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Future of Messaging
 Short message services are developing very rapidly throughout the world. By mid-2004 texts were being sent at a rate of 500 billion messages per annum. At an average cost of USD 0.10 per message, this generates revenues in excess of 50 billion for mobile telephone operators and represents close to 100 text messages for every person in the world. Growth has been rapid; in 2001, 250 billion short messages were sent, in 2000 just 17 billion. SMS is particularly popular in Europe, Asia (excluding Japan and Korea) and Australia. Popularity has grown to a sufficient extent that the term texting (used as a verb meaning the act of cell phone users sending short messages back and forth) has entered the common lexicon. In China, SMS is very popular, and has brought service providers large profit (18 billion short messages were sent in 2001-2002.

 Short messages are particularly popular amongst young urbanites. In many markets, the service is comparatively cheap. The most frequent texters are found in south-east Asia. Europe follows next behind Asia in terms of the popularity of texting. SMS is also typically an opt-in service in the United States-thus sending a message is much less a guarantee of receipt than in other countries. However the recent addition of AT&T-powered SMS voting on the television program American Idol has introduced many Americans to SMS, and usage is on the rise. The similar popular show in India gave platform and fame to new entrants through the voting by sms on popular TV channel Indian Idol in India.

 In addition to SMS voting, a different phenomenon has risen in more cell phone saturated countries. In Finland some TV channels began "SMS Chat", which involved sending short messages to a phone number, and the messages would be shown on TV a while later. Chats are always moderated, which prevents sending harmful material to the channel. The craze soon became popular and evolved into games, first slow-paced quiz and strategy games. After a while, faster paced games were designed for television and SMS control. Games tend to involve registering one's nickname, and after that sending short messages for controlling a character on screen.

 Text messaging is also popular in Japan. However, it is known by different names depending on the mobile service. With NTT DoCoMo, it is known as "i-mode mail." With AU, it is known as "C-Mail." Mobile e-mail is usually the norm when sending messages between phones with different services, but between phones using the same service, text messaging is more prevalent.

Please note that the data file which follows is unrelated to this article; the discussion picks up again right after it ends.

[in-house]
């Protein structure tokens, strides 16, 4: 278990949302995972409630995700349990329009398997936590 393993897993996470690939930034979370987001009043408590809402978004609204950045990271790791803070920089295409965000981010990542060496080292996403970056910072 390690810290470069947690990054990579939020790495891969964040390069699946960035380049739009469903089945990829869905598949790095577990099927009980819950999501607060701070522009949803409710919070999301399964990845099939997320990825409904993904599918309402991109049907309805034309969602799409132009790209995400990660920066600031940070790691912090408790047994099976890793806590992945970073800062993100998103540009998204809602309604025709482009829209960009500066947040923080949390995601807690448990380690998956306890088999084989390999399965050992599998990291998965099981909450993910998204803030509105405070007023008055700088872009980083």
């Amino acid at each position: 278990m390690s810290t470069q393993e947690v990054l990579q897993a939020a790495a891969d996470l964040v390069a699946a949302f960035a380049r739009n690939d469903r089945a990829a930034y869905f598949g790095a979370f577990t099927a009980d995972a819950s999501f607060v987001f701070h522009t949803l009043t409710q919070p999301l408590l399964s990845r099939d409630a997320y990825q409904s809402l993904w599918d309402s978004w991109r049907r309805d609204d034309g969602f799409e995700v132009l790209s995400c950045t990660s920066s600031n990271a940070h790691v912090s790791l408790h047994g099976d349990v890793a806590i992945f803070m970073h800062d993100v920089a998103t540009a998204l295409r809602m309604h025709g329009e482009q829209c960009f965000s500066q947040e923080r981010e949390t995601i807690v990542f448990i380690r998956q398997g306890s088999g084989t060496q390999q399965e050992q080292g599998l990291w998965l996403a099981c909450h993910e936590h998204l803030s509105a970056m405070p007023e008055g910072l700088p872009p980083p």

A few widely publicized speed contests have been held between expert Morse code operators and expert SMS users (see references). Morse code has consistently won the contests, leading to speculation that cellphone manufacturers may eventually build a Morse code interface into cellphones. The interface would automatically translate the Morse code input into text so that it could be sent to any SMS-capable cellphone so therefore the receiver of the message need not know Morse code to read it. Other speculated applications include taking an existing assistive application of Morse code and using the vibrating alert feature on the cellphone to translate short messages to Morse code for silent, hands free "reading" of the incoming messages. Several cellphones already have informative audible Morse code ring tones and alert messages.

 SMS is widely used for delivering premium content such as news alerts, financial information, logos and ringtones. Such messages are also known as premium-rated short messages (PSMS). The subscribers are charged extra for receiving this premium content, and the amount is typically split with the mobile network operator and the content provider (VASP) dividing the income either through revenue share or a fixed transport fee.

 Premium short messages are also increasingly being used for "real-world" services. For example, some vending machines now allow payment by sending a premium-rated short message, so that the cost of the item bought is added to the user's phone bill. An increasing trend towards spamming cell phone users through SMS has prompted cellular service carriers to take steps against the practice, before it becomes a widespread problem. No major spamming incidents involving SMS have been reported as of October 2003, but the existence of cell-phone spam has already been noted by industry watchdogs, including Consumer Reports magazine.

Mobile Phone Shop Management Software
Quicksoft, TrakIMEI is a full fledged Logistic Invoicing, Servicing and Accounting and Inventory Management Software to accurately manage your inventory of mobile phones with Unique tracking of phones by IMEI number.
Short Message Service   |   How Messaging Works   |   Future of Messaging.   |   Mobile Marketing / SMS Marketing - how does it work?  |   Mobile Marketing jargon made simple

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